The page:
Commitment Level

Unstable

Change History

For information, see nfs:nfs3_nra (Solaris 10).

nfs:nfs4_nra

Description

Controls the number of read-ahead operations that are queued by the NFS version 4 client when sequential access to a file is discovered. These read-ahead operations increase concurrency and read throughput. Each read-ahead request is generally for one logical block of file data.

Data Type

Integer (32-bit)

Default

4

Range

0 to 231 - 1

Units

Logical blocks. (See nfs:nfs4_bsize.)

Dynamic?

Yes

Validation

None

When to Change

To increase or reduce the number of read-ahead requests that are outstanding for a specific file at any given time. For example, for a very low bandwidth network or on a low memory client, you might want to decrease this value so that the NFS client does not overload the network or the system memory. Alternately, if the network is very high bandwidth, and the client and server have sufficient resources, you might want to increase this value. Doing so can more effectively utilize the available network bandwidth, and the client and server resources.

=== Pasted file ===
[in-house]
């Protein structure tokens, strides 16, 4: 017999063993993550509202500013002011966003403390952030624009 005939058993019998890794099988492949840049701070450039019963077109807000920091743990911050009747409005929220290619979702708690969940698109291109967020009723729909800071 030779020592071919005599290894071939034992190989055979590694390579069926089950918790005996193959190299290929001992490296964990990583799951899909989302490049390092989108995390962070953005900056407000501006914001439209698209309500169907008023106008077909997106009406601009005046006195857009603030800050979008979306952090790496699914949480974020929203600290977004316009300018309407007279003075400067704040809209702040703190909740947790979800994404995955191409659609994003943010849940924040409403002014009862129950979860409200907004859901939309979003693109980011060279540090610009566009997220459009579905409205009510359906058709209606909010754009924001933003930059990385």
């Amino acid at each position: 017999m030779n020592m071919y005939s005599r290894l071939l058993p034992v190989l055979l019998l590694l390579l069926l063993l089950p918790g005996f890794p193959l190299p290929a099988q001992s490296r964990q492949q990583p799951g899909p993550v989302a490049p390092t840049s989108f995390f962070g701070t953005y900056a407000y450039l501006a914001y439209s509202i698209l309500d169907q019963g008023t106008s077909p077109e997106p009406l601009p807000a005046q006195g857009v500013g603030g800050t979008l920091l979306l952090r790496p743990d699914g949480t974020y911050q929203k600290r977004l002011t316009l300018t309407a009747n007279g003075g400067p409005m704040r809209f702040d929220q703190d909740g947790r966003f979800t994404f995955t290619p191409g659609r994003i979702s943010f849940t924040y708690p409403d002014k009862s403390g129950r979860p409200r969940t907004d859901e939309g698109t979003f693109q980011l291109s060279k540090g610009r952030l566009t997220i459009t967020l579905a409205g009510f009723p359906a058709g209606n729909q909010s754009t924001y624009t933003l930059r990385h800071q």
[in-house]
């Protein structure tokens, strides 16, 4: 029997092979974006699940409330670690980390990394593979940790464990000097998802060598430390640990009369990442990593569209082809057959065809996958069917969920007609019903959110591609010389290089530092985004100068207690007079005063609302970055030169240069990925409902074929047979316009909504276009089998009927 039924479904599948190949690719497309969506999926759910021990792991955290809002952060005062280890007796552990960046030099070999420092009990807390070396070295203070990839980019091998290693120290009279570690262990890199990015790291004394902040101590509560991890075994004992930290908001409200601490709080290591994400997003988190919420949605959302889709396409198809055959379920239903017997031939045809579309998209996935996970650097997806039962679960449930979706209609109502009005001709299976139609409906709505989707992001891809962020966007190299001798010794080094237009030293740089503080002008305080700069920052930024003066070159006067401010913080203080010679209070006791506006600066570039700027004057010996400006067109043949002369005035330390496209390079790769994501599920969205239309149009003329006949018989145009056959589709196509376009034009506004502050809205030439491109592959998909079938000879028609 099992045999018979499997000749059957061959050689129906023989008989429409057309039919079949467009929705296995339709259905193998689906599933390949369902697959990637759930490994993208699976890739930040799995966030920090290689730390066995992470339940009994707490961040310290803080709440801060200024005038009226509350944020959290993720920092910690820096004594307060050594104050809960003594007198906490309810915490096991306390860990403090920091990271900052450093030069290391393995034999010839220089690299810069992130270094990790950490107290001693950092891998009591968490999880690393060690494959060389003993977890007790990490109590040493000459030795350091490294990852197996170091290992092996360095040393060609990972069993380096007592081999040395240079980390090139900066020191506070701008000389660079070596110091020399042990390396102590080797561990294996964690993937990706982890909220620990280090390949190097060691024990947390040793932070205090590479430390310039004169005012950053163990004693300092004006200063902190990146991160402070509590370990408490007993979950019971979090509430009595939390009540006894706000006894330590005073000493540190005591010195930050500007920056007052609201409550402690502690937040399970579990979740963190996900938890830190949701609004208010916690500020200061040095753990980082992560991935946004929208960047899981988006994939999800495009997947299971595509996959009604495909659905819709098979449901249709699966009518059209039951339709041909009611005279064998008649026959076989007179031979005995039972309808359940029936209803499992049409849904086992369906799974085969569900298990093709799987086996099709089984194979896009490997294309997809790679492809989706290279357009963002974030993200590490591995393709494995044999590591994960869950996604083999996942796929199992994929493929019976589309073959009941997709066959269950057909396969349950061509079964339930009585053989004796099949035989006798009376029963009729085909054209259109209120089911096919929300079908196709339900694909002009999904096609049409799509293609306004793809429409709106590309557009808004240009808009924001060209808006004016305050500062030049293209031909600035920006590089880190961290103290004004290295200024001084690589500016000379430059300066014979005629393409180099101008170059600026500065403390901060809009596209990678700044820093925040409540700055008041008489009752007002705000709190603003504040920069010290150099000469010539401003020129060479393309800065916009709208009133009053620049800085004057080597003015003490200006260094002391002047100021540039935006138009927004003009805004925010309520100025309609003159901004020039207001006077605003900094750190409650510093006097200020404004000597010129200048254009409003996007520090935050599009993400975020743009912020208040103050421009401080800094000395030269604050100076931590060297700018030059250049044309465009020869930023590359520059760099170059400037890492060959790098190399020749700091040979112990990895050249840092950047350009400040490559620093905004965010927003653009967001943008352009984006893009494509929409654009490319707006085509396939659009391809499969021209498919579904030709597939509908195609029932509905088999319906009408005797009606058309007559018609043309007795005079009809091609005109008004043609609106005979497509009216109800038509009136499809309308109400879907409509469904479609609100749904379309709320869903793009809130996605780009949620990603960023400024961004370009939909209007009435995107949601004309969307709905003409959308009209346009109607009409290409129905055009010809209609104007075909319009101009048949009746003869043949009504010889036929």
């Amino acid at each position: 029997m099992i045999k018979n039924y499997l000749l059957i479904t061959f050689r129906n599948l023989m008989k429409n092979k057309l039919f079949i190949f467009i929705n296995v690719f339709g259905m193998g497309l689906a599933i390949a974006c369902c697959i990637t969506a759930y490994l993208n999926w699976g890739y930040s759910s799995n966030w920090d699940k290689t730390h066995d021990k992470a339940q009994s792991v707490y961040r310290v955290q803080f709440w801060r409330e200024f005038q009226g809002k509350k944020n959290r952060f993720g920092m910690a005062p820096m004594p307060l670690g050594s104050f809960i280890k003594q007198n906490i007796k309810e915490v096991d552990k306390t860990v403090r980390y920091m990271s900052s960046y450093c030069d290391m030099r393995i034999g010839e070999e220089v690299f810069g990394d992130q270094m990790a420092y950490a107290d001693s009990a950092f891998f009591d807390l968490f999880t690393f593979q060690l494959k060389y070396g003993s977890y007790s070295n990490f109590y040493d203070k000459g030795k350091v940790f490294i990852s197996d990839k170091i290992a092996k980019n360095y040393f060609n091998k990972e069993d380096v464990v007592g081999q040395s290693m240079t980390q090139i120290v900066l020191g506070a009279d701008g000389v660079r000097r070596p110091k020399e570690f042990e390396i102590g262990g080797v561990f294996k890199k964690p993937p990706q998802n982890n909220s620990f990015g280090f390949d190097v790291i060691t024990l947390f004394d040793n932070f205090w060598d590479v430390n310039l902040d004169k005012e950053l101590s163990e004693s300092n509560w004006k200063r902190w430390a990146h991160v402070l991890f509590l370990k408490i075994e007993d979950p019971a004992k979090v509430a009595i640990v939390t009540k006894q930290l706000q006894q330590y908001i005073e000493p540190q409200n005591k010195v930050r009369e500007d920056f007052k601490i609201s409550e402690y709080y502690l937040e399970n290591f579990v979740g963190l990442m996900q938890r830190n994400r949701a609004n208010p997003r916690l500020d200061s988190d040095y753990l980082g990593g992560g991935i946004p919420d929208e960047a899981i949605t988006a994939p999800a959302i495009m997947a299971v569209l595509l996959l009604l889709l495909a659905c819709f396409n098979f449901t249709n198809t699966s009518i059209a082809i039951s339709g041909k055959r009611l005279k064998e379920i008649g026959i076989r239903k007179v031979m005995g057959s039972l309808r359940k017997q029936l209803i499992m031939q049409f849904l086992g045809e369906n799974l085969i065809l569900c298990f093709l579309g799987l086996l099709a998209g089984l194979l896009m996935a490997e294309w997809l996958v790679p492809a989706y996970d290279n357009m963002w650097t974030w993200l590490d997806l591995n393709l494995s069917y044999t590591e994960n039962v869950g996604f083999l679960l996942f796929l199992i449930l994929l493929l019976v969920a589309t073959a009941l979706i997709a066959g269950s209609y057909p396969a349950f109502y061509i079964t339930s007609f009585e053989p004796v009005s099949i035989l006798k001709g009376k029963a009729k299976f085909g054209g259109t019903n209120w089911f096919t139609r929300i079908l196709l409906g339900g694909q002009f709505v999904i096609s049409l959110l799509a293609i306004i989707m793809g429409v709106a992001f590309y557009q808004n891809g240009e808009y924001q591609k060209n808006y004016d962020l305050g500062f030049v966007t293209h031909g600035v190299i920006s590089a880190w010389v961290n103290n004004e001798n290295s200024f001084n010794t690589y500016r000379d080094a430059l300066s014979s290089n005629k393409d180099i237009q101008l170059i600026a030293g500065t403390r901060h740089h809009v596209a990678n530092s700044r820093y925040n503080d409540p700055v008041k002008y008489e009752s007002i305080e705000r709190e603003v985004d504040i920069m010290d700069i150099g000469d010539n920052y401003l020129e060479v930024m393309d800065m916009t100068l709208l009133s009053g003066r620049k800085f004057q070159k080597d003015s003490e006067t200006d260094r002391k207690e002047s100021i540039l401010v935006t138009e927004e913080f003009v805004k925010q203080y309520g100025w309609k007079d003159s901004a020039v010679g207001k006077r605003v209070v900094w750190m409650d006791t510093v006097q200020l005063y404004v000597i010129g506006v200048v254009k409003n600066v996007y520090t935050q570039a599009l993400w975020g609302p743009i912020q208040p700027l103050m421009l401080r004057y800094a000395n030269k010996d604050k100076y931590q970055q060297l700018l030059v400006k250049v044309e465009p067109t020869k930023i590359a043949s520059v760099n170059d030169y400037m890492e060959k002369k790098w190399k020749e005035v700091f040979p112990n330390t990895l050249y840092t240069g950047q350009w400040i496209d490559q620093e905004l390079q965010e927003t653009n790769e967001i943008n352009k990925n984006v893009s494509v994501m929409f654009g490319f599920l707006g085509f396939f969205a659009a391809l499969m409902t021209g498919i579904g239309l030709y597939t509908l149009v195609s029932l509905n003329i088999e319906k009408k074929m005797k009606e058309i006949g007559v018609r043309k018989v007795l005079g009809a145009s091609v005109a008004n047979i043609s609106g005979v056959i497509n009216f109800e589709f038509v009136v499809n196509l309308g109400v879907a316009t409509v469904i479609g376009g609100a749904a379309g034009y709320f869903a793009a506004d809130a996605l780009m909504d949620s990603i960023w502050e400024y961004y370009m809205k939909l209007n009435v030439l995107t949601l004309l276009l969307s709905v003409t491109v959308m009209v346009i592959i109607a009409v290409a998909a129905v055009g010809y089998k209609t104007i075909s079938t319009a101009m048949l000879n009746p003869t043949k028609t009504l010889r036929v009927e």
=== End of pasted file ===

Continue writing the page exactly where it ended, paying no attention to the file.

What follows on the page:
Commitment Level

Unstable

nfs:nrnode

Description

Controls the size of the rnode cache on the NFS client.

The rnode, used by both NFS version 2, 3, and 4 clients, is the central data structure that describes a file on the NFS client. The rnode contains the file handle that identifies the file on the server. The rnode also contains pointers to various caches used by the NFS client to avoid network calls to the server. Each rnode has a one-to-one association with a vnode. The vnode caches file data.